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This article discusses the theme of suicide which some readers may find distressing.
After going through the harrowing experience of having several of her students attempt suicide in just five years, English special education teacher, Erin Castillo decided it was time to act and stop feeling so helpless.
The teacher from the San Francisco Bay Area, US, introduced a mental health check in board in her classroom.
This is how it works: students pick up a post-it, write their name on the back and place it where they like on the sheet depending on how they feel.
There are six mood categories from 'great' to 'in a really dark place' and they can also use the board to ask for a 'check in' if they need it (without having to say it out loud).
Erin's aim was to help students realise that they're not alone in their feelings - whatever they are.
She told Insider: "So many people think they're the only ones struggling. Kids need to hear that they're not alone and what that support looks like."
After it proved a success with her own students, Erin shared the concept with the teacher community and uploaded a free downloadable copy on a platform called Teachers Pay Teachers.
The digital check-in sheet went viral with other teachers sharing it on social media after they did the same for their own classes.
Soon afterwards a Facebook page called Suicide Awareness / Prevention, which has almost 600,000 followers, posted about it on their wall.
The post was shared more than 169,000 times and more than 16,000 people commented (at the time of writing).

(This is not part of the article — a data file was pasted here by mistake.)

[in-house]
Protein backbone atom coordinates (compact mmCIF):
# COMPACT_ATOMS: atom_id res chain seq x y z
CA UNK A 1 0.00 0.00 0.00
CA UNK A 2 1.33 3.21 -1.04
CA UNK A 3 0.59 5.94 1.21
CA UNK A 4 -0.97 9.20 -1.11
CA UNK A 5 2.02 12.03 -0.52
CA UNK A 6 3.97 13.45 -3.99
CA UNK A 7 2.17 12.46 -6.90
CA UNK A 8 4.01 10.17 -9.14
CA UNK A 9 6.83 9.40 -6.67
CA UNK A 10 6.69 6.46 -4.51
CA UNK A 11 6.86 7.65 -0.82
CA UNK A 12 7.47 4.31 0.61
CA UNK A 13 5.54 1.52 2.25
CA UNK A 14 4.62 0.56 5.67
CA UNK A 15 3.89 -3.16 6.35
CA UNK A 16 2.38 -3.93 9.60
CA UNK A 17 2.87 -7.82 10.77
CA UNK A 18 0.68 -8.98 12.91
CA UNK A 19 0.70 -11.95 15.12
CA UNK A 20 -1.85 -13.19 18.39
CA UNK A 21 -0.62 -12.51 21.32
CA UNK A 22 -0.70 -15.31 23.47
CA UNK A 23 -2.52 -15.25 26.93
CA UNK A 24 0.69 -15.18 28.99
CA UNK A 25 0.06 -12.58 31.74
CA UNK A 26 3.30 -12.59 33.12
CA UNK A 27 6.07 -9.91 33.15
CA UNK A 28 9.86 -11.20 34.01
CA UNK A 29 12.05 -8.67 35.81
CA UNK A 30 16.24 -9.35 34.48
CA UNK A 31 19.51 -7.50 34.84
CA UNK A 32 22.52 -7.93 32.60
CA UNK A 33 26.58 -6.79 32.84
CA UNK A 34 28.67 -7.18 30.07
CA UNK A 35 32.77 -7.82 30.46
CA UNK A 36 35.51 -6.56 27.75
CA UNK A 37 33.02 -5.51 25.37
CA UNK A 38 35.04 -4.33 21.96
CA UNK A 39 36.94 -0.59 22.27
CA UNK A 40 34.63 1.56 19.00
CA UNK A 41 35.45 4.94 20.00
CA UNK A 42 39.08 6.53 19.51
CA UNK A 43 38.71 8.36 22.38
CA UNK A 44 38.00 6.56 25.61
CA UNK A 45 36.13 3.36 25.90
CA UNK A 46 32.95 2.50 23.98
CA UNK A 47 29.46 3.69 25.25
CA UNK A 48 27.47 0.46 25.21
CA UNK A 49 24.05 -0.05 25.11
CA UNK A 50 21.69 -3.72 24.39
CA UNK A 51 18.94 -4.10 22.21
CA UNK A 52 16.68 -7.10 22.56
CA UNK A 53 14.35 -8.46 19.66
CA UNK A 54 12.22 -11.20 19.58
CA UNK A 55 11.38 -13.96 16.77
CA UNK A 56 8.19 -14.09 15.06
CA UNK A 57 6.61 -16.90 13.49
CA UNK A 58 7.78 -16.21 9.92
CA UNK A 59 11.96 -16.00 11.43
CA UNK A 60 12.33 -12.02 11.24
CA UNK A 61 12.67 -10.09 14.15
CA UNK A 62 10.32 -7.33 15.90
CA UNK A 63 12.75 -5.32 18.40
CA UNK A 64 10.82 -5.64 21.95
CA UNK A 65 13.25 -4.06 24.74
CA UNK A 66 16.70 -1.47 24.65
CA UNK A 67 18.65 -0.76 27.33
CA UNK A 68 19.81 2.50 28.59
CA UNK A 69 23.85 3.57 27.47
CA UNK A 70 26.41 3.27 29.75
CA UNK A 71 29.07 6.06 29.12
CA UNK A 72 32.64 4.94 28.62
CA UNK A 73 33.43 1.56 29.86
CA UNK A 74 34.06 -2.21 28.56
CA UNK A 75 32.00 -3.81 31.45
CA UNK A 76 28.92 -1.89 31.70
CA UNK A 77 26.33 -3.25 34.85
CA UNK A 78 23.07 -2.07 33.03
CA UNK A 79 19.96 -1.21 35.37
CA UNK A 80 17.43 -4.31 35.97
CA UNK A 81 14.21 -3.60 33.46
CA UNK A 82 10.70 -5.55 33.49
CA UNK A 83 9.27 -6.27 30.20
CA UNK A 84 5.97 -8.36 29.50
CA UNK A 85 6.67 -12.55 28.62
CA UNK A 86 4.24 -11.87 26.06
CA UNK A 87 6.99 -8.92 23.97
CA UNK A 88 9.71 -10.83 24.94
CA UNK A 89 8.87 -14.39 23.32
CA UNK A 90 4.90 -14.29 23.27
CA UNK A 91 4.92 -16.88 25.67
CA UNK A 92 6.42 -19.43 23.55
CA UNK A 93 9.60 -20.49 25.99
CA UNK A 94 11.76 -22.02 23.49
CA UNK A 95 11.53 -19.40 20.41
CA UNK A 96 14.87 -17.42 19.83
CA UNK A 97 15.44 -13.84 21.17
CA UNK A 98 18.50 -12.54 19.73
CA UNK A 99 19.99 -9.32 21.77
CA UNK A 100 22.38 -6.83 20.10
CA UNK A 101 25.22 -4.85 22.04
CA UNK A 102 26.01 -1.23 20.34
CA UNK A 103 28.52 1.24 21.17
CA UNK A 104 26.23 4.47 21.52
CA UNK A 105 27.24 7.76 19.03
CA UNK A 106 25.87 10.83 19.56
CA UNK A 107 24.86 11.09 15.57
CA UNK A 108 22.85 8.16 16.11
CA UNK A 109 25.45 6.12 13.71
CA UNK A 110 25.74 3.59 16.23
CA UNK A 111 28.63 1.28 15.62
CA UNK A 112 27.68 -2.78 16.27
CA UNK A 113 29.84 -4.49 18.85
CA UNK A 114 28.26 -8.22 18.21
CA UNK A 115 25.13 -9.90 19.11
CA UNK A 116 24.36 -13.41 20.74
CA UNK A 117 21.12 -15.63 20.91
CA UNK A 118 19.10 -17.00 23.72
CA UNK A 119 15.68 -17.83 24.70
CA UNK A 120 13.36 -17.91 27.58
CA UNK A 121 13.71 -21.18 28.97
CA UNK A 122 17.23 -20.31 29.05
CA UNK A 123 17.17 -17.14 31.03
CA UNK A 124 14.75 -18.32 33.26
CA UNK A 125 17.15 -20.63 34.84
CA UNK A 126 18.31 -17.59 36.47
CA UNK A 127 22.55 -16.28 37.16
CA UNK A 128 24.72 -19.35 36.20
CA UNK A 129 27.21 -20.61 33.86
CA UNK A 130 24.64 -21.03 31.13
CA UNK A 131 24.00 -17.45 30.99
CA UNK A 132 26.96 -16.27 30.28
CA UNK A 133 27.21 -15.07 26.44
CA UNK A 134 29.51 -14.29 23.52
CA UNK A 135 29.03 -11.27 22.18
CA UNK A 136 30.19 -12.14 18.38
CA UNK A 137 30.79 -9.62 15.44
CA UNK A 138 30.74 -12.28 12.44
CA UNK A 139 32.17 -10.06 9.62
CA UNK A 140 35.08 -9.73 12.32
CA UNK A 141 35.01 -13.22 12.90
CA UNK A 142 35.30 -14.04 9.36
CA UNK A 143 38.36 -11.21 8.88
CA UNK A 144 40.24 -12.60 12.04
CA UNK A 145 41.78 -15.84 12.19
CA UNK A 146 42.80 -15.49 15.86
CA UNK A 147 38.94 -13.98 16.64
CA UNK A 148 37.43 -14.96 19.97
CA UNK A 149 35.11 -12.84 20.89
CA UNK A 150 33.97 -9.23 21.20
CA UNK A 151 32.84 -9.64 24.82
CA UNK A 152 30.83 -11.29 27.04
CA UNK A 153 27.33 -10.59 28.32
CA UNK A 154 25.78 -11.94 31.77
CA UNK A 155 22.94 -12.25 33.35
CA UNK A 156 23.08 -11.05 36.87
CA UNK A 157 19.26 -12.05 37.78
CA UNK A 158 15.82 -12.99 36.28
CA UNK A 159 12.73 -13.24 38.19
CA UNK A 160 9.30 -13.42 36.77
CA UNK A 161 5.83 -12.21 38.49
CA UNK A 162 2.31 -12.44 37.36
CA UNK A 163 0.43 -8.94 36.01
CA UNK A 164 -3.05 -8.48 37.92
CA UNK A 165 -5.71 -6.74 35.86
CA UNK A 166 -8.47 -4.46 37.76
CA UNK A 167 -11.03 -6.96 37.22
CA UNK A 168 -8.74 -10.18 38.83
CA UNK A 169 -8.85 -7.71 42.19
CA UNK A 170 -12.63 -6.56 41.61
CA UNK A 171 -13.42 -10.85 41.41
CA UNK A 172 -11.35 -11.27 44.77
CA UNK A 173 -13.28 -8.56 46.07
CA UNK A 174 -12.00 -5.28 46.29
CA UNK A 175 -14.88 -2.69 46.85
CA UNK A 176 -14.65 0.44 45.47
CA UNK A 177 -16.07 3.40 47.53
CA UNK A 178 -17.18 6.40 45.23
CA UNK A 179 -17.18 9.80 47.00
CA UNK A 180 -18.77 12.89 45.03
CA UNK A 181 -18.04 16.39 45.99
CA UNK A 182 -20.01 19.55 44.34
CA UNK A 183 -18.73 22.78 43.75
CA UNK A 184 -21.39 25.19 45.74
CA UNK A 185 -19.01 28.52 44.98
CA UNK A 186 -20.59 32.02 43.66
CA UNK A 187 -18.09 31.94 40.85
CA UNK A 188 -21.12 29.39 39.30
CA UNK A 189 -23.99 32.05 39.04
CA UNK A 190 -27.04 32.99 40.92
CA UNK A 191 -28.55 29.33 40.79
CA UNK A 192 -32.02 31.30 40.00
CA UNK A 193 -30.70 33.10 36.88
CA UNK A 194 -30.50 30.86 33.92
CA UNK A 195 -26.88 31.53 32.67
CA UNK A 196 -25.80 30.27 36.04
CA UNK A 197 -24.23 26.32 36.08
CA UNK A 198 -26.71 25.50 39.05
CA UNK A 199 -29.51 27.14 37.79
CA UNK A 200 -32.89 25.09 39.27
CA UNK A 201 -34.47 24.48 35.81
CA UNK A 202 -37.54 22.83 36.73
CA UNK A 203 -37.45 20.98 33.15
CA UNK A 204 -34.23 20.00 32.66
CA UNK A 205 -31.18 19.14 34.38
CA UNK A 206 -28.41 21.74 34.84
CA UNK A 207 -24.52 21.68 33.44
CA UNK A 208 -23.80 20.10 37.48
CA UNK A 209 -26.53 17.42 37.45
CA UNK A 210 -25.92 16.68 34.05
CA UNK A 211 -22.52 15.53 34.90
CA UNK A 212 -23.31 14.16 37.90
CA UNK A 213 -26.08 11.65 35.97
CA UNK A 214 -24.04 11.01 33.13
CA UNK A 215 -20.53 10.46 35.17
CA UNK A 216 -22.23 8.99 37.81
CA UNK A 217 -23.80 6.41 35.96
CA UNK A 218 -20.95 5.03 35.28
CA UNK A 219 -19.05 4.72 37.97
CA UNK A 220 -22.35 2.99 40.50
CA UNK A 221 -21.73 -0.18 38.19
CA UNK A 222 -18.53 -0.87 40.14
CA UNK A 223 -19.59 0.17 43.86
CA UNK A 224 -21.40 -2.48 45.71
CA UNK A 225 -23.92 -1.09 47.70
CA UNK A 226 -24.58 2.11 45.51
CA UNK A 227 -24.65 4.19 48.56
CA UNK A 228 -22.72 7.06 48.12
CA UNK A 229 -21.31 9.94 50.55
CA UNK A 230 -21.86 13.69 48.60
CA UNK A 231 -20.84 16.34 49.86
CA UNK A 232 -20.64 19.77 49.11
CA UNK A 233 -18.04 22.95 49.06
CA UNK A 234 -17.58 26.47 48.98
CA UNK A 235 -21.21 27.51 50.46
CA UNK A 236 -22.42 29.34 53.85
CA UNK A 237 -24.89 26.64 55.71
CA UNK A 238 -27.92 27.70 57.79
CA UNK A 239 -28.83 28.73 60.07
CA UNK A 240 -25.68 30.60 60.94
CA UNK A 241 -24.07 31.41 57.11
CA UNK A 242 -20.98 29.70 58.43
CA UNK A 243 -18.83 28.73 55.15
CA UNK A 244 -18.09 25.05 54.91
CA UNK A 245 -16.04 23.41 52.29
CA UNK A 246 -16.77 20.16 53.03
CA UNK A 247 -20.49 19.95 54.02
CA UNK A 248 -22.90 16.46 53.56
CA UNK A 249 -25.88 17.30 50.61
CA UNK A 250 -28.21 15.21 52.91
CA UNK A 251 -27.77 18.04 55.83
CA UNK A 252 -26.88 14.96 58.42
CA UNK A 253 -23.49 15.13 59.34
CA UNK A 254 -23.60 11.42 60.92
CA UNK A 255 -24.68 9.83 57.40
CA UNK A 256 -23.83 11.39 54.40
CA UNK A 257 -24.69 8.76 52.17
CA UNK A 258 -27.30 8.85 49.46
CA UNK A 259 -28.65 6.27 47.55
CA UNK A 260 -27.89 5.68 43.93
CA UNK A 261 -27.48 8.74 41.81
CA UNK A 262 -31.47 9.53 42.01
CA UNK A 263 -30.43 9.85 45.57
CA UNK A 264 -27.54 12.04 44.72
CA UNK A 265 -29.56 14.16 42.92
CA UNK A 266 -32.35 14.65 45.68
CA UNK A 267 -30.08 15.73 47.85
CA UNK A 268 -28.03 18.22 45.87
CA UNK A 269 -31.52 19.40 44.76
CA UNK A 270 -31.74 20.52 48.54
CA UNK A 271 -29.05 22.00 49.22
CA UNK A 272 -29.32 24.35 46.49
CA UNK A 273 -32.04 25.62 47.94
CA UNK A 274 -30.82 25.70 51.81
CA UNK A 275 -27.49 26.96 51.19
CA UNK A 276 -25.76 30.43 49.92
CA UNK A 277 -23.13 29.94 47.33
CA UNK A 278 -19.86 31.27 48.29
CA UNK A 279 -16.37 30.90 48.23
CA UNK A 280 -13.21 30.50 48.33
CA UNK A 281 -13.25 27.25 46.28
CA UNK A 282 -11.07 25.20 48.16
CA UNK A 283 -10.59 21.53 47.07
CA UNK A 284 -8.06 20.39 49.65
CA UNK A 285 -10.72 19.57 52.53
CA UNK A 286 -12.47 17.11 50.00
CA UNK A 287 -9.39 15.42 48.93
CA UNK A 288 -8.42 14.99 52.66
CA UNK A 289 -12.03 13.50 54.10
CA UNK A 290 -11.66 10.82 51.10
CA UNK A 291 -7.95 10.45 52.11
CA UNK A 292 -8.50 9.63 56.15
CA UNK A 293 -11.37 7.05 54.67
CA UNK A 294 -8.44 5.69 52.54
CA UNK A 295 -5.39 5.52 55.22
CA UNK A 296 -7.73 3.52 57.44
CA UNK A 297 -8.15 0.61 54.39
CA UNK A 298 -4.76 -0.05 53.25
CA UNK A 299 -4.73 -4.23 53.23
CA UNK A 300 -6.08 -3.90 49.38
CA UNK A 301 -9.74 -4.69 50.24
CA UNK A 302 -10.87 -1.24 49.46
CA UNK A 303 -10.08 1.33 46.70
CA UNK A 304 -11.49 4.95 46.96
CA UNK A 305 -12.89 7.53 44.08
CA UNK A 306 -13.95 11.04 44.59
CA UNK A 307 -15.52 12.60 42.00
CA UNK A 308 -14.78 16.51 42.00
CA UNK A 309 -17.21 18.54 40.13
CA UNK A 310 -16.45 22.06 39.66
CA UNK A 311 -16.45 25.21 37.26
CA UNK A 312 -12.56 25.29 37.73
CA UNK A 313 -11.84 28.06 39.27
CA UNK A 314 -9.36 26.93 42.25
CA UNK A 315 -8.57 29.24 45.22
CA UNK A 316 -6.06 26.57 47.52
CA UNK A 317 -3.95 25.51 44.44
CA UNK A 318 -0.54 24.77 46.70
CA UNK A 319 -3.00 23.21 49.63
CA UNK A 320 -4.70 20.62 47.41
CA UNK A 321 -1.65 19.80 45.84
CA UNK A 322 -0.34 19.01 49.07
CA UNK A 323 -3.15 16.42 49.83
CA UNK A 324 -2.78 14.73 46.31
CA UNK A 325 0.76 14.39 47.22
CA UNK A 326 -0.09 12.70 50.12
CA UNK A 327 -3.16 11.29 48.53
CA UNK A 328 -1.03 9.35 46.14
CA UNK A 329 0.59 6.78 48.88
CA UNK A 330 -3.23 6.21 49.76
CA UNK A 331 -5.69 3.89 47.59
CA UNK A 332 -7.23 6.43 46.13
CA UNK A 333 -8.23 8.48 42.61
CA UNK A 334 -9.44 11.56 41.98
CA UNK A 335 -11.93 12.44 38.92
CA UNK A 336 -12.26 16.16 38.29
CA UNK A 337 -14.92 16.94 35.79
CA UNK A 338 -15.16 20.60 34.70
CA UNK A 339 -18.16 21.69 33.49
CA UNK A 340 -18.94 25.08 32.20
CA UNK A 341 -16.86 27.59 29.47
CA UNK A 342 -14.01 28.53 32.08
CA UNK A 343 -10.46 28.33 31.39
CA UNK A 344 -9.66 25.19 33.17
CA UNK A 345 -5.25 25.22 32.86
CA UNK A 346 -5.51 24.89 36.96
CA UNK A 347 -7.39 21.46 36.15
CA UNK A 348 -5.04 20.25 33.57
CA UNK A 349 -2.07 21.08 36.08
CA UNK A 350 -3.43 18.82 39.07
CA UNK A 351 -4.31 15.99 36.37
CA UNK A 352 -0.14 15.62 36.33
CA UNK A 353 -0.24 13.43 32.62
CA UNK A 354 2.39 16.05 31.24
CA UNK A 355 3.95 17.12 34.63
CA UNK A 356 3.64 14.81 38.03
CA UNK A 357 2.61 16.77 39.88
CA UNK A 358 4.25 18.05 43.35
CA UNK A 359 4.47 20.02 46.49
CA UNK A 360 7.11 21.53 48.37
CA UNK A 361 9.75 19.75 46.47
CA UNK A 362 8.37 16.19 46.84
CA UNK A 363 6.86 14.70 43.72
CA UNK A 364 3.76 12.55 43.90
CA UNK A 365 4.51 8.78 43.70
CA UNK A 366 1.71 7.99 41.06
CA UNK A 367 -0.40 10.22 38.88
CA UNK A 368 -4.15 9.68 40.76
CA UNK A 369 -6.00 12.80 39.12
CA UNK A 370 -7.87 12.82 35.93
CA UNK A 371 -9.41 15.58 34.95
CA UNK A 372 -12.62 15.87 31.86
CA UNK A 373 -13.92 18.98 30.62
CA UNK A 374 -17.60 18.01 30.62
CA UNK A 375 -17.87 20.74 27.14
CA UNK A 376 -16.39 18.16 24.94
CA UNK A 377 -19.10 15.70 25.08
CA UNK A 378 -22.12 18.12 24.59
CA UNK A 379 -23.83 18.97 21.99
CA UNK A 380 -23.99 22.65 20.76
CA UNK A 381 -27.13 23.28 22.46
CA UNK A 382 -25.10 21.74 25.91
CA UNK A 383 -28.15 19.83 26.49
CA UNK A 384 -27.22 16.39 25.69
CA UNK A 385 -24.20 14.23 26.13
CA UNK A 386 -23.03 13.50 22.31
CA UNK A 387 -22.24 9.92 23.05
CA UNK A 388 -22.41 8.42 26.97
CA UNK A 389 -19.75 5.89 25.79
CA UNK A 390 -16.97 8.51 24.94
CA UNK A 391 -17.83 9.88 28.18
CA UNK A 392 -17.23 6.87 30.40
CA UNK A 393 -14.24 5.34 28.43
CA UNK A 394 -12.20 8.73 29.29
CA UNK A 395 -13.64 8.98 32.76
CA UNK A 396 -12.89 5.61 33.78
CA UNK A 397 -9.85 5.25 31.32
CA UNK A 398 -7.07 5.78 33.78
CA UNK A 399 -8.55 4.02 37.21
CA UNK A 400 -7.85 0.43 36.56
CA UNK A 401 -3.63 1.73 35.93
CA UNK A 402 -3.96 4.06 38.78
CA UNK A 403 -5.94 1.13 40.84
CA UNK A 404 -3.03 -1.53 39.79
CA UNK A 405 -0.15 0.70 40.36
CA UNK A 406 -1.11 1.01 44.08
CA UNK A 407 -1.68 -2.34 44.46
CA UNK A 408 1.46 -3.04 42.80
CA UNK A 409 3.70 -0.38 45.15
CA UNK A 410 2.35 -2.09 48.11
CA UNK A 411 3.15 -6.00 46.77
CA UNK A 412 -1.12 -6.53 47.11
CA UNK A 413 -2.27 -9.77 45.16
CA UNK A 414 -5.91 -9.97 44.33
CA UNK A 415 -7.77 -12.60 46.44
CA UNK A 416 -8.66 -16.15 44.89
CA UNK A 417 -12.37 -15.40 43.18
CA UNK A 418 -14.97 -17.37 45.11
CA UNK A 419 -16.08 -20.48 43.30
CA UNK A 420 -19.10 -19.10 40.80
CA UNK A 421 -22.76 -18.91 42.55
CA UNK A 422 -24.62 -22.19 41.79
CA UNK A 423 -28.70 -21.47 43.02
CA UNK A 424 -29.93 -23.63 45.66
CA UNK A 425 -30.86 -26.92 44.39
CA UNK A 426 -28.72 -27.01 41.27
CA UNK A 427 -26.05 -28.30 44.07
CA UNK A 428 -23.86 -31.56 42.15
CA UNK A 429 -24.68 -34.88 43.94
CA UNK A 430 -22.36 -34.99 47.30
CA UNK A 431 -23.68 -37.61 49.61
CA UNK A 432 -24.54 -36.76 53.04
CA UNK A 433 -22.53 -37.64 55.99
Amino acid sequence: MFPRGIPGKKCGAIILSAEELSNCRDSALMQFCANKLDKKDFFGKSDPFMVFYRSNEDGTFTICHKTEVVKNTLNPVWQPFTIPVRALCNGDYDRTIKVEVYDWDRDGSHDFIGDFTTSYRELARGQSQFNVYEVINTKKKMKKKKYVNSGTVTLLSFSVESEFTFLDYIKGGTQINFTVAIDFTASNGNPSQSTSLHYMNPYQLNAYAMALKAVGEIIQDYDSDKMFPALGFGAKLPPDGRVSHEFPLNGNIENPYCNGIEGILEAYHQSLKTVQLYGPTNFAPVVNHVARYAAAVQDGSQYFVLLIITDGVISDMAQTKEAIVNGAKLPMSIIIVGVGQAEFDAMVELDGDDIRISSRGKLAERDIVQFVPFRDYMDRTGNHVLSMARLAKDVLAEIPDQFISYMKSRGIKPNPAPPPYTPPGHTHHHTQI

More teachers have now adapted the technique with one suggesting it might be useful to have this same type of board in a staff room to give teachers a chance to emotionally unload too.
Erin felt very emotional after seeing her board go viral. She spoke exclusively to Pretty52 to say: "I felt overwhelmed. I imagined only a few teachers would see it and replicate it for their classes, I never imagined it would be used in multiple countries.
"I've received so many beautiful compliments about the poster and the support that has been provided because of it. I've found myself crying multiple times just thinking about the kids that are being truly seen for what could be the first time.
"The picture I posted was the first time I ever tried it. I had some talking points thought out, but I knew my class was ready to go deep with their emotions. They surpassed every expectation I had. My students were checking on each other and showing support. I've partnered with other mental health support staff to make sure all my struggling students are seen."
Anyone struggling with their own mental health, or just in need of someone to talk to, should contact Samaritans on 116 123.
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